My son’s bond was originally set at $25,000 on the two counts. However, Steven had cooperated with the police after his initial arrest, and consented to searches of his car and home. His reward for cooperation was eight additional counts of manufacturing explosives and an increase in bond to $185,000. The additional counts were based on false affidavits that eight of the items seized at his home were documented explosive devices, when in fact most were legal fireworks and model rocket engines that could be purchased at any hobby store. Due to these stacked counts, Steven spent 635 days in jail, with no medical treatment for any of his war related injuries the entire time.

Our justice nightmare didn’t end with Steven’s incarceration. His car and much of his personal property were seized by police “as evidence.” We later learned that his car was sold by the storage garage in March of 2009. How can a car be evidence and then suddenly be sold? Important items of evidence, including the fireworks, were put in a hole and destroyed with a secondary device without any photographs, audio or video tape to preserve the evidence. We refinanced everything we owned to hire a team of attorneys, John Foley & Robert Mitchell, both of whom were from military families and former prosecutors.

After Steven’s incarceration, I got power of attorney and recovered all his records. I read reports of my son’s attempted suicide while still on active duty. I got a letter in the mail from the VA that he had been screened positive for TBI; I didn’t even know what TBI was. I spent the next almost two years not only fighting to get my son out of jail, but also in educating myself. I talked to so many doctors of every specialty, read every journal and article, attended classes, seminars, webinars, and served on panels with veteran advocates and networked with any families that I could find that knew something or were going through something similar. I came to realize that my son was injured in Iraq and not taken care of, and this was at the heart of how he came to be trapped in the justice system.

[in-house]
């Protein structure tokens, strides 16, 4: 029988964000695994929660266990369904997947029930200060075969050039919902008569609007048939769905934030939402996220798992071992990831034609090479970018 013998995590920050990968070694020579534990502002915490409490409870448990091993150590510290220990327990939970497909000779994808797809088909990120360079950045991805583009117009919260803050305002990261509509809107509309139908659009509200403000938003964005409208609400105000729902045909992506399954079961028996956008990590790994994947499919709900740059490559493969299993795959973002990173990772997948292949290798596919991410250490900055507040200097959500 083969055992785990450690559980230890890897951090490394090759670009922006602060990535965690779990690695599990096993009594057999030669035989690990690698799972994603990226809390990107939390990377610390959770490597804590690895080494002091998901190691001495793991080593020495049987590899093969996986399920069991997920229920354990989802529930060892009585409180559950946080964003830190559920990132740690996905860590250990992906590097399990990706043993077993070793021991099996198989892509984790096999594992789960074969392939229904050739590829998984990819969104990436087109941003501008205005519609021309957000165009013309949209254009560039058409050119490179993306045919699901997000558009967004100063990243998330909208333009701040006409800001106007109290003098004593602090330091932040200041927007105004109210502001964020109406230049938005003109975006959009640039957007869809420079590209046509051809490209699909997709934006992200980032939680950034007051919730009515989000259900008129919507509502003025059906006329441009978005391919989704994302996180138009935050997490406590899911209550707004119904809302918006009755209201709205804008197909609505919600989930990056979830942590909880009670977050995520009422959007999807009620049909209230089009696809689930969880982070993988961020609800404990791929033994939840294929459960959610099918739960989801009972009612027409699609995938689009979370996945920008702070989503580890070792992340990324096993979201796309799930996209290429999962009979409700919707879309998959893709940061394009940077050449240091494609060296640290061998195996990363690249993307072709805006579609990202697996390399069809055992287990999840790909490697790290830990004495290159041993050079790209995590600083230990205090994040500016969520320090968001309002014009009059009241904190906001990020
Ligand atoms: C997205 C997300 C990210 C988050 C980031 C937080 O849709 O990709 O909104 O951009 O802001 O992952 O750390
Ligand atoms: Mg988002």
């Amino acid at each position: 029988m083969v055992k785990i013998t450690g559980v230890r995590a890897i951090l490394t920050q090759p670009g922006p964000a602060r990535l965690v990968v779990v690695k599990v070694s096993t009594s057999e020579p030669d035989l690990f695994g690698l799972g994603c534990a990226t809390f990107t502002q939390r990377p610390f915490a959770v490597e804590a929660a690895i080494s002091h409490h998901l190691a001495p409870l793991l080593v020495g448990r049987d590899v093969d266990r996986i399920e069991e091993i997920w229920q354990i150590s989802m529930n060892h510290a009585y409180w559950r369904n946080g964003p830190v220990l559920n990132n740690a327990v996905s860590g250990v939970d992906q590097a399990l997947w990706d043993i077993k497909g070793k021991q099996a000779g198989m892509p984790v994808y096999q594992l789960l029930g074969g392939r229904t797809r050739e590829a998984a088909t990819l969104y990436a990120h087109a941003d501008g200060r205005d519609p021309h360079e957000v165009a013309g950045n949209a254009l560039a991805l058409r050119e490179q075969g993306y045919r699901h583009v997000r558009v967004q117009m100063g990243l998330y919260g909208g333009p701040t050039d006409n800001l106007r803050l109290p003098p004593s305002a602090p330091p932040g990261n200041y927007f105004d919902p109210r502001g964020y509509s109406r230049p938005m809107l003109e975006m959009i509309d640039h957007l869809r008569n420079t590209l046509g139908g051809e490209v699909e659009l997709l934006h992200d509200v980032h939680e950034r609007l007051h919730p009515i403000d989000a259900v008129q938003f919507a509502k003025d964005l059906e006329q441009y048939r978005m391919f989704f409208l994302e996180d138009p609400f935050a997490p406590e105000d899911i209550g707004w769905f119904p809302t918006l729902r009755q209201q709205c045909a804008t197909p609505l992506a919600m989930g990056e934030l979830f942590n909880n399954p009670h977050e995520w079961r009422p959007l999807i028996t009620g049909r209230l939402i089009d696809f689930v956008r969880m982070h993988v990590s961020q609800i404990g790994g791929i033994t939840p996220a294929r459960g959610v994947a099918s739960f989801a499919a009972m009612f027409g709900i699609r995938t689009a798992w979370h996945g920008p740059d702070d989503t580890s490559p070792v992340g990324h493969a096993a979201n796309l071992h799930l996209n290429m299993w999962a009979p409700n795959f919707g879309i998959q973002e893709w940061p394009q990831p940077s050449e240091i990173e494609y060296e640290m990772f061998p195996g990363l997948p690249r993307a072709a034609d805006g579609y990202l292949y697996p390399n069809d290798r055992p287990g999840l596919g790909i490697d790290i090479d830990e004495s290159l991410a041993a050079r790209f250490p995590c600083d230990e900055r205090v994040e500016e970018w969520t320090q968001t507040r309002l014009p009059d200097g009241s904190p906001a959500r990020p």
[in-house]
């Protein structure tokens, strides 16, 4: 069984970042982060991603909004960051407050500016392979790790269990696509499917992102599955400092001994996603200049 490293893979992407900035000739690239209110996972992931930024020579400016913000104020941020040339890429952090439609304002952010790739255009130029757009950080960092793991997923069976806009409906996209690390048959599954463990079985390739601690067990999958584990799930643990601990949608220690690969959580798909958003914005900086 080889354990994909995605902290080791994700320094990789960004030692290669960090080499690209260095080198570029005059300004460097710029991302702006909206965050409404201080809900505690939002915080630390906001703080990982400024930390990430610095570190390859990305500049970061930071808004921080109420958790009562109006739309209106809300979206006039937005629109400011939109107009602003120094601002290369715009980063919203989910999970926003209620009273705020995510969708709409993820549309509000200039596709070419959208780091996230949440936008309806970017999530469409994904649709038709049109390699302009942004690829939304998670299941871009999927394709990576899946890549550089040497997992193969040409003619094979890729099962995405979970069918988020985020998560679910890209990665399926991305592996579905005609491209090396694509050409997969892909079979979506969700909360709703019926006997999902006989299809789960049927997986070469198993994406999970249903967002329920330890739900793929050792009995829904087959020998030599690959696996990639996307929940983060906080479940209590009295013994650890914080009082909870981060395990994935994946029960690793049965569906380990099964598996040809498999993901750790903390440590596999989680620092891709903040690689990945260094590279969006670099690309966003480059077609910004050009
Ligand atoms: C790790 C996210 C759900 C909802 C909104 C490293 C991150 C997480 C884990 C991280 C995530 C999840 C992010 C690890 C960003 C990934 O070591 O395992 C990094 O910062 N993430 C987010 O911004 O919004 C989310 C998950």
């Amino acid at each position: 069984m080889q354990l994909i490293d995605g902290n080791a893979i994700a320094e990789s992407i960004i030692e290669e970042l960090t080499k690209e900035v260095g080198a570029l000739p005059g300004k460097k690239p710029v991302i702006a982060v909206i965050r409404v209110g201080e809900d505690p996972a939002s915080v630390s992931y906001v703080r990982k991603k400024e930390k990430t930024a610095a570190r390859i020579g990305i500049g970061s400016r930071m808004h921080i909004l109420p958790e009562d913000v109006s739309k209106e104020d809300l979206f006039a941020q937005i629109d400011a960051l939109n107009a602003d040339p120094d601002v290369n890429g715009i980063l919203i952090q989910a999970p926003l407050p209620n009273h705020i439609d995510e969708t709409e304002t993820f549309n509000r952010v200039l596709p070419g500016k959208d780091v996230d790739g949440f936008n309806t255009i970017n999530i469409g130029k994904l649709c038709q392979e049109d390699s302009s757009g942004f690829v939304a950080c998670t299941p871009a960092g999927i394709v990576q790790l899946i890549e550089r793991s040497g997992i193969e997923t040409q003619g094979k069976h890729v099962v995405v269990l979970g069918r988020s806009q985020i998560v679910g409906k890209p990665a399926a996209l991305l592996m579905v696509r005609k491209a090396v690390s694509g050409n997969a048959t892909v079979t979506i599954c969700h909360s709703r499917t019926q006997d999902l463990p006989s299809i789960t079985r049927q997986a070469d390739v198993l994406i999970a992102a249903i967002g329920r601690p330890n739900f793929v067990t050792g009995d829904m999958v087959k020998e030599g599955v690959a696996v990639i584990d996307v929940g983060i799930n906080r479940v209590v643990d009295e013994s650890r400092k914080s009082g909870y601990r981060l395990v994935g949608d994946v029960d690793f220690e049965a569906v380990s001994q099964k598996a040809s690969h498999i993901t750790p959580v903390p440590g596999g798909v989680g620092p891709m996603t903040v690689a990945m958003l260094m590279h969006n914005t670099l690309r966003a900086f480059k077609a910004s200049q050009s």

Finally, in September 2010, we took a plea deal to get Steven released so he could get medical treatment, as doctors told us he was deteriorating. Our son is now getting medical help for PTSD and TBI, as well as for his other joint injuries, vision problems, hearing loss, severe headaches…the list goes on. The worst, however, is dealing with his memory loss; he forgets to close the outside door even in winter, walks away when cooking and burns meals, or finishes cooking and forgets to eat. Steven did just get a service dog, Fieryo, and that has been a blessing. While he is learning how to re-imprint his brain, we are learning the “new normal.” We see glimpses of our “before the war” son, and I live for those little glimpses. Most of all, I live for the day when my son might volunteer to hug his mom, as I miss that the most.

My husband and I saw changes in Steven after the war, but we were not educated in signs and symptoms. We thought, of course he is changed, how could he not be? We don’t know what he saw or had to do. He was at war. We believed we just needed to give him time and space, not knowing that was the worst thing we could do. Now we are educated and because of that my husband and I have both become veteran advocates fighting to make changes for ALL our veterans. As our attorney Robert says, “It is a simple thing to say, ‘I support our troops.’ It is quite another to actually provide them with the support they need and deserve.”

Rhonda Jordal is the mother of Steven Jordal and had seven family members in this war including two sons. She is the Chairman of (FAVA) Family Alliance for Veterans of America, www.fava.westcare.com. She served as a consumer reviewer for the Congressionally Directed Medical Research Program for psychological health, PTSD & TBI, and sits on the Jail Diversion Trauma Recovery veteran representative panel. She has helped in the drafting of bills related to veterans in her home state of Iowa. She is working on a book, “A Living Death,” which documents what they went through those 635 days that Steven was in jail. A second book, “The New Normal,” starts with Steven’s release and describes what the family has been going through seeking all the diagnoses and treatments for their veteran. Rhonda can be reached at 641-585-5995 or jordal@wctatel.net.

Posted in Veterans & Justice